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Officer Freed from ‘Catch 22’ in Disciplinary Action by Town of Cheverly

A police department may not revoke an officer’s certification to make arrests and then bypass disciplinary procedures because he isn’t an “officer,” the Court of Special Appeals held yesterday.The decision is a win for Derek Leocadio Day, a 19-year veteran of the University of Maryland Baltimore Police Department (UMPD), who joined the Town of Cheverly Police Department in April 1999.That summer, Day was suspended and lost his state certification to make arrests while he was investigated for his use of sick leave at UMPD. But when he was cleared of that charge, the Cheverly police department dismissed him without ever asking the state to revive his certification. Since Day was not certified, Cheverly argued, he was not entitled to the procedural protections found in the Law Enforcement Officers Bill of Rights (LEOBOR).“Day was undoubtedly faced with somewhat of a Catch 22 — only the Cheverly Department could request the reissuance of his certification card, but, until the Cheverly Department did so, Day could not qualify as a ‘law enforcement officer’ thus entitling him to LEOBOR protections for his dismissal by the Department,” Judge Charles E. Moylan Jr. wrote for the Court of Special Appeals.The decision affirms the trial court, which said that LEOBOR’s procedures could not be bypassed merely by returning an officer’s certification card to the Maryland Police Training Commission, which is responsible for issuing the cards.“We do not believe the rights granted under LEOB[O]R are in any way contingent or dependent on the actions of the MPTC. The MPTC is a separate, statutory creation of the Maryland General Assembly for the purpose of establishing and maintaining standards for the training of police officers in our state,” Moylan wrote in quoting Prince George’s County Circuit Court Judge C. Philip Nichols Jr.Day had no power to request the MPTC to return his certification card, Moylan noted. The MPTC refused to consider it without a request from the Cheverly police department. But the Cheverly police department did not ask MPTC to return Day’s certification after Day was cleared “even though that single cloud on his former employment and, therefore, his new employment, had then totally disappeared,” Moylan wrote.<table width=”100%” border=”0″ cellspacing=”0″ cellpadding=”0″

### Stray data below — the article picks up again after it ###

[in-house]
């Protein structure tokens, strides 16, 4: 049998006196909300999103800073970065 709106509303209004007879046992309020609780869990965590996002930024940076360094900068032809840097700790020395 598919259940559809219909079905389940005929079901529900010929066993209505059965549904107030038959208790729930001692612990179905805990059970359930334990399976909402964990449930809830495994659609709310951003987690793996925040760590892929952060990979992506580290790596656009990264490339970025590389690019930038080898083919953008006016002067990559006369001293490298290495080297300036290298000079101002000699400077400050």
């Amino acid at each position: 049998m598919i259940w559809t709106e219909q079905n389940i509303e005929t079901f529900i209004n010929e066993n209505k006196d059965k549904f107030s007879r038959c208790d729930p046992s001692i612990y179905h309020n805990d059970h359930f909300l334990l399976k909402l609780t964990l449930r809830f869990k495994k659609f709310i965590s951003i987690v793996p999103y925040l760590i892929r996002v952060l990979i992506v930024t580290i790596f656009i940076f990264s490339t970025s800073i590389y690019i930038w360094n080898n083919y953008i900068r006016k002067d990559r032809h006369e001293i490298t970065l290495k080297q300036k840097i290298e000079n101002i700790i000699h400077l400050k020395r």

WHAT THE COURT HELD

Case: Town of Cheverly Police Department, et. al. v. Derek Leocadio Day, CSA No. 2744, Sept. Term 1999. Reported. Opinion by Moylan, J. Filed November 29, 2000.Issue: Can a police department revoke an employee’s “officer” status, and thus his rights under LEOBOR, by returning his certification card to the Maryland Police Training Commission≠Holding: No. MPTC sets standards for officers — it is not empowered to resolve disciplinary proceedings.Counsel: Richard T. Colaresi for appellant; Benjamin R. Wolman and Lynae Turner for appellee.RecordFax: 0-1129-02(11 pages)